Reuters (12/12, Seaman) reports that research suggests “breast cancer survivors with good social support networks seem to live longer and to have a lower risk of their cancer returning.” The findings were published in Cancer. Investigators found that “women with few social connections had a 43 percent higher risk of breast cancer returning, compared to well-connected women.” Meanwhile, “isolated women were 64 percent more likely to die from breast cancer and 69 percent more likely to die of any cause during the course of the study, compared to their counterparts with many social ties.”
HealthImaging (12/2, Sipek) reported that at this year’s RSNA 2016 conference, in an effort to “empower female radiologists,” experts presented a session called “Women in Leadership.” During the session, a “panel of four female radiologists...spoke on a variety of topics ranging from why women don’t ask for leadership roles to how to attain a leadership position within your organization.” Currently, women account for only 27% of radiologists, and just 16% of “academic radiology chairs.”
Reuters (10/28, Crist) reports that research indicates “women are becoming more aware of the term ‘breast density,’ but they aren’t as familiar with its relation to breast cancer risk or mammograms.” The study found that “African American and Ashkenazi Jewish women, who may be at a higher risk for breast cancer, seemed to be less knowledgeable about breast density.” The findings were published online in the Journal of the American College of Radiology.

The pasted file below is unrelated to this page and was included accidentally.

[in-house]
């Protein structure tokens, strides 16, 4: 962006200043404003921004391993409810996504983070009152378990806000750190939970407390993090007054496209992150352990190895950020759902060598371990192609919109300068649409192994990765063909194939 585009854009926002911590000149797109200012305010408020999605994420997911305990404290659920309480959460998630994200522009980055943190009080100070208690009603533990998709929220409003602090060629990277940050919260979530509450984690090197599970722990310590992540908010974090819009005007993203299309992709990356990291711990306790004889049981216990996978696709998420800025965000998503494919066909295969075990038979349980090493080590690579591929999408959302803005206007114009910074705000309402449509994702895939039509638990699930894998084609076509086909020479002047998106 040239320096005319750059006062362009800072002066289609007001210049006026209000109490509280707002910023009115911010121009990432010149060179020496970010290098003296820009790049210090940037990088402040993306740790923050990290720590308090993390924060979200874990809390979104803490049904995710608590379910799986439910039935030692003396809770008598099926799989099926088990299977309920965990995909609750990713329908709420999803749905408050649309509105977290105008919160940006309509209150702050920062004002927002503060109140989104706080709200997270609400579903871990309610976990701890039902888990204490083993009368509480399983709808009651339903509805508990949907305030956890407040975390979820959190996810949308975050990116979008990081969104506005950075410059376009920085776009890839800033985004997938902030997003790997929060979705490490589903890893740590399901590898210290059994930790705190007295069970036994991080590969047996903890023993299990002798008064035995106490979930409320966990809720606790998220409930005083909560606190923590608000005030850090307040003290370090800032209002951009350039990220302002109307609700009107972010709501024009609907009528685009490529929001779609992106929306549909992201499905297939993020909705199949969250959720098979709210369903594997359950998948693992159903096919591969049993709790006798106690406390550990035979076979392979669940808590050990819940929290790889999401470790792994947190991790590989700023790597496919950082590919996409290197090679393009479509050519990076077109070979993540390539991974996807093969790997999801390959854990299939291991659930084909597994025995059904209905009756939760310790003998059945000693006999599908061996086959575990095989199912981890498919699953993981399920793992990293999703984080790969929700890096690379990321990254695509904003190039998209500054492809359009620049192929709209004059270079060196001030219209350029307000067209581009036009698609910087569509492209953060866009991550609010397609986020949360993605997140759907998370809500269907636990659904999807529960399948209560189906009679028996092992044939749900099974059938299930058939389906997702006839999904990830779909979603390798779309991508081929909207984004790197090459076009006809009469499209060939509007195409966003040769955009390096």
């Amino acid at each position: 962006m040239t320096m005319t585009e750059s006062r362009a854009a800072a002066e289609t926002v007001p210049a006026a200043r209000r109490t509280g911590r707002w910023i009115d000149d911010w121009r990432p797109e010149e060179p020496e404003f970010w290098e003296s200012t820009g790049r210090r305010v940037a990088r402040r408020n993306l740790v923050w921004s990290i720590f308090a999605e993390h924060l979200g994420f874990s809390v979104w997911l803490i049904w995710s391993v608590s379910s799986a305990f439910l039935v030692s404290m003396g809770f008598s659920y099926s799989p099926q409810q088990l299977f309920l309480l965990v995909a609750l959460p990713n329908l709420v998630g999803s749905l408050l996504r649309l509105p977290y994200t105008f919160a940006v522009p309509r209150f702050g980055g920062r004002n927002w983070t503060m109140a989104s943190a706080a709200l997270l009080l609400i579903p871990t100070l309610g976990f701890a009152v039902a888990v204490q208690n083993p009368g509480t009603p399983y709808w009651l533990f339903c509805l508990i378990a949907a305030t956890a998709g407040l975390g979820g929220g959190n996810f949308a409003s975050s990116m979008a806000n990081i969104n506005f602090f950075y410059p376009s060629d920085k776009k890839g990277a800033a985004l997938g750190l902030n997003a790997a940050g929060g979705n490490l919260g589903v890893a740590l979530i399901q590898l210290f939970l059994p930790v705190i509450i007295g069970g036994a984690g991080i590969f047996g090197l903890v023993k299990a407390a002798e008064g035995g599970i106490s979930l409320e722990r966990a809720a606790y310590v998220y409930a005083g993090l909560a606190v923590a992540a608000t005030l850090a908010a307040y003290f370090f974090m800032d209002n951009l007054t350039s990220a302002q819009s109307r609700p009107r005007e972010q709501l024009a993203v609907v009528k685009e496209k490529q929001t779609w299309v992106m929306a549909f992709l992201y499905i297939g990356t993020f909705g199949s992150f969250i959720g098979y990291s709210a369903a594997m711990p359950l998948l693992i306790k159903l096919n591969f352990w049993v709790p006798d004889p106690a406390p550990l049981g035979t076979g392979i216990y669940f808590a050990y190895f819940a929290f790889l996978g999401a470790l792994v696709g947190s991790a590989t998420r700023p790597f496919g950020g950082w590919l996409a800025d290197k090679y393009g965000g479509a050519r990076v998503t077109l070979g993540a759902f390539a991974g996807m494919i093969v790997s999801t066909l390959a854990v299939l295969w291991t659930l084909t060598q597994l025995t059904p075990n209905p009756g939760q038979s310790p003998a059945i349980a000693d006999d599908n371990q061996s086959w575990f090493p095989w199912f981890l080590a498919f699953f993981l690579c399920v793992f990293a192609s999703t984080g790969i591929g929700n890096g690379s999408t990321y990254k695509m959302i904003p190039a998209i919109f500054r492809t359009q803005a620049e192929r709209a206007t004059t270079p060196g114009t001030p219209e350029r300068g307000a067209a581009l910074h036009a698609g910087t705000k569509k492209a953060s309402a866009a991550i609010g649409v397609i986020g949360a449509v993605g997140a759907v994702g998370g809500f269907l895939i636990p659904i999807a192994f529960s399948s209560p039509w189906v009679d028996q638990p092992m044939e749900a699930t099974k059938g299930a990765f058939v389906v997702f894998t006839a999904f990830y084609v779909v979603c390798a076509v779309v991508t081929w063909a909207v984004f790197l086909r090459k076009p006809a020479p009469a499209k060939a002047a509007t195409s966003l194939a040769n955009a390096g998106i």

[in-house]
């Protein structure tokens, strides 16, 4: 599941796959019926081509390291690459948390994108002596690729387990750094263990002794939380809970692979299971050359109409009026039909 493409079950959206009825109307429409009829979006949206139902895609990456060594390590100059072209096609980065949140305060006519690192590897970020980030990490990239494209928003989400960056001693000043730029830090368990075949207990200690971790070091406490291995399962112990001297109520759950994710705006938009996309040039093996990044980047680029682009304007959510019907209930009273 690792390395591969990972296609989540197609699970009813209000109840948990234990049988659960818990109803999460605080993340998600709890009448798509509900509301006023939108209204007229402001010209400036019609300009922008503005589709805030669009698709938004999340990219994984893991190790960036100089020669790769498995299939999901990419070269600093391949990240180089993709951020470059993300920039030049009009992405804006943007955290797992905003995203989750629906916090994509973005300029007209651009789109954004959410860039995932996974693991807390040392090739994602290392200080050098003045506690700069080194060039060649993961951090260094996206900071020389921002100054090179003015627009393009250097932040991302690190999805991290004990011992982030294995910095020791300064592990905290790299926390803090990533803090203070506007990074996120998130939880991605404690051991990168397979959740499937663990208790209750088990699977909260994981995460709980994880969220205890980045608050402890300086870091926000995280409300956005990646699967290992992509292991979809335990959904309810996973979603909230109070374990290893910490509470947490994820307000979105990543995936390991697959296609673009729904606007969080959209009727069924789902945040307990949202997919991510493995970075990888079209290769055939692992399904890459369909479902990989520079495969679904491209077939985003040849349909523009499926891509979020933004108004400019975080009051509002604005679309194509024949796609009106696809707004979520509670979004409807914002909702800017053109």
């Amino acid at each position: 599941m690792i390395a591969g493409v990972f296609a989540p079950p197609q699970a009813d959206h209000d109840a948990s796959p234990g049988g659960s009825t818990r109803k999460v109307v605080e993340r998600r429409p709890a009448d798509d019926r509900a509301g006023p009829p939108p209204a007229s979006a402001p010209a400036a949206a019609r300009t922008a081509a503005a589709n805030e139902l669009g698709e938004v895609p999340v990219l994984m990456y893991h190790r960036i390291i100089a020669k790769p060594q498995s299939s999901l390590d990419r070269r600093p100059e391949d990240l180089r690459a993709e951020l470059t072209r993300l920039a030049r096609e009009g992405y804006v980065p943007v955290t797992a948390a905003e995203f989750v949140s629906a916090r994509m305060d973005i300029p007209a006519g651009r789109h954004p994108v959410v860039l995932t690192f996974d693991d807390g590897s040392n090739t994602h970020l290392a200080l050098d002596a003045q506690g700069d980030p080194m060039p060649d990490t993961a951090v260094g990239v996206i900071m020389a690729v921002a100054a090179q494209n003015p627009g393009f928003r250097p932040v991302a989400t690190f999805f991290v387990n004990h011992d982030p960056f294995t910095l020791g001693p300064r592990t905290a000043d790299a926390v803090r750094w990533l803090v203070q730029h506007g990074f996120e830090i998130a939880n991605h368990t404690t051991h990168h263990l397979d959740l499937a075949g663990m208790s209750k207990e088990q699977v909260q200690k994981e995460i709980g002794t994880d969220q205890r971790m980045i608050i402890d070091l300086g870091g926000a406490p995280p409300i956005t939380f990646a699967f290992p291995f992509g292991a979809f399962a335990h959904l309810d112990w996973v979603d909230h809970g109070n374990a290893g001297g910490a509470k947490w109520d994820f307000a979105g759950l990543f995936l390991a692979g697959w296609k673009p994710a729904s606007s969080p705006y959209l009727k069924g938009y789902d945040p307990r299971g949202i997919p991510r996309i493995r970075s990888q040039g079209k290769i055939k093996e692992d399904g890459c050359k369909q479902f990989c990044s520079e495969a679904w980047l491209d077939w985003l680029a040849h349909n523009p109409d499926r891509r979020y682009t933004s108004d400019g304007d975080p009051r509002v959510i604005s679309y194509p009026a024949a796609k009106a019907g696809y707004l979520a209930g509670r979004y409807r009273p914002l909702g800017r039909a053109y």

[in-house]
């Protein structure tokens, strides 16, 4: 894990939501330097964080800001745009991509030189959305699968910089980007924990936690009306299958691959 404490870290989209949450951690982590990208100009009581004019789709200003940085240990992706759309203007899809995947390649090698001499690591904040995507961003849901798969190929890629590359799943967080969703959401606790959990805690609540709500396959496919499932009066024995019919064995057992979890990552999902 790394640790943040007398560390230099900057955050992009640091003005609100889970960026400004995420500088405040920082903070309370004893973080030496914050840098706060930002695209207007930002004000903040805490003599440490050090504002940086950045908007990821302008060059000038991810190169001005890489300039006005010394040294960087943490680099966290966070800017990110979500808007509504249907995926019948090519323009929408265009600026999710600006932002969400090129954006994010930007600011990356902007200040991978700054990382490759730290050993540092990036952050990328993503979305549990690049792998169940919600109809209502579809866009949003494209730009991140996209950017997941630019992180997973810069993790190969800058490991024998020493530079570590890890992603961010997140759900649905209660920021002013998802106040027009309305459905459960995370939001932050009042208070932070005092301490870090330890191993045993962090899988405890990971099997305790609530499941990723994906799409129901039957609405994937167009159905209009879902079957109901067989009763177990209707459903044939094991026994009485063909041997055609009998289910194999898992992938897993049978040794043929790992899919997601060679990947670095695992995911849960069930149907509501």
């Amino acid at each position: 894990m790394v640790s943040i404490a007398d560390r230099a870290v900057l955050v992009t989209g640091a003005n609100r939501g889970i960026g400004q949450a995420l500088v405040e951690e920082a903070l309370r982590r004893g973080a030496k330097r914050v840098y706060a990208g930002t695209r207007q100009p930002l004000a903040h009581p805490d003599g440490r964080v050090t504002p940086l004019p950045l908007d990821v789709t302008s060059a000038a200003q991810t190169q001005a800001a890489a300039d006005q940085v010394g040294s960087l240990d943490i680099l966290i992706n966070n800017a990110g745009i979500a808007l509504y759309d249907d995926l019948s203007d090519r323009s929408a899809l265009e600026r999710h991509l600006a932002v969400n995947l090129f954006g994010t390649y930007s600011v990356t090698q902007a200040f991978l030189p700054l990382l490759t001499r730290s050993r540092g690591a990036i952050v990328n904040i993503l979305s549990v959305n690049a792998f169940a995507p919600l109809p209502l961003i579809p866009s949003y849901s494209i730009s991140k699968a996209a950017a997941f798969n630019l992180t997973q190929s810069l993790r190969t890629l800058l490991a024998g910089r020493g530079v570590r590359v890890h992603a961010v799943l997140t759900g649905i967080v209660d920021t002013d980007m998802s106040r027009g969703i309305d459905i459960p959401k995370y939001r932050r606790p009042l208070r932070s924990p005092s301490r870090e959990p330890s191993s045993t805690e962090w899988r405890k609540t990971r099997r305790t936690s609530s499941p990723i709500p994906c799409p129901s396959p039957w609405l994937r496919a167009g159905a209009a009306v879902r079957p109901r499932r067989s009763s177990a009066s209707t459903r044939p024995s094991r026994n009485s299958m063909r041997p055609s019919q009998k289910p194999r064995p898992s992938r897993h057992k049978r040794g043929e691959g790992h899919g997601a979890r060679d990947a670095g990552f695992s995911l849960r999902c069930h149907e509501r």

Aunt Minnie (10/26) reports, “New York City Public Advocate Letitia James has called on New York City and the state of New York to expand access to digital breast tomosynthesis (DBT).” Earlier this week “in a...press conference, James requested that NYC Health + Hospitals invest in DBT technology and for the state to add DBT to its Medicaid benefits package.” James “noted that while DBT technology is widely available in private hospitals in New York City, it’s only available at one hospital in the NYC Health + Hospitals network.”
DOT Med News (10/26, Mitchell) reports that a “study of a 2014 law that requires insurance companies to pay for supplemental ultrasound and/or MR screening if a woman has dense breasts diagnosed reveals that it has resulted in better patient care and outcomes.” Dr. Linda Sanders, lead author of the study, told HCB News, “The number of supplemental screening ultrasound and MR examinations increased after [The New Jersey Breast Density Law (NJBDL)] implementation.” The “‘review affirmed the high efficacy of screening MR compared with other modalities,’ she said, which the team credits to MR’s unique ability to detect lesions in soft tissue.” The findings were published in the Journal of the American College of Radiology.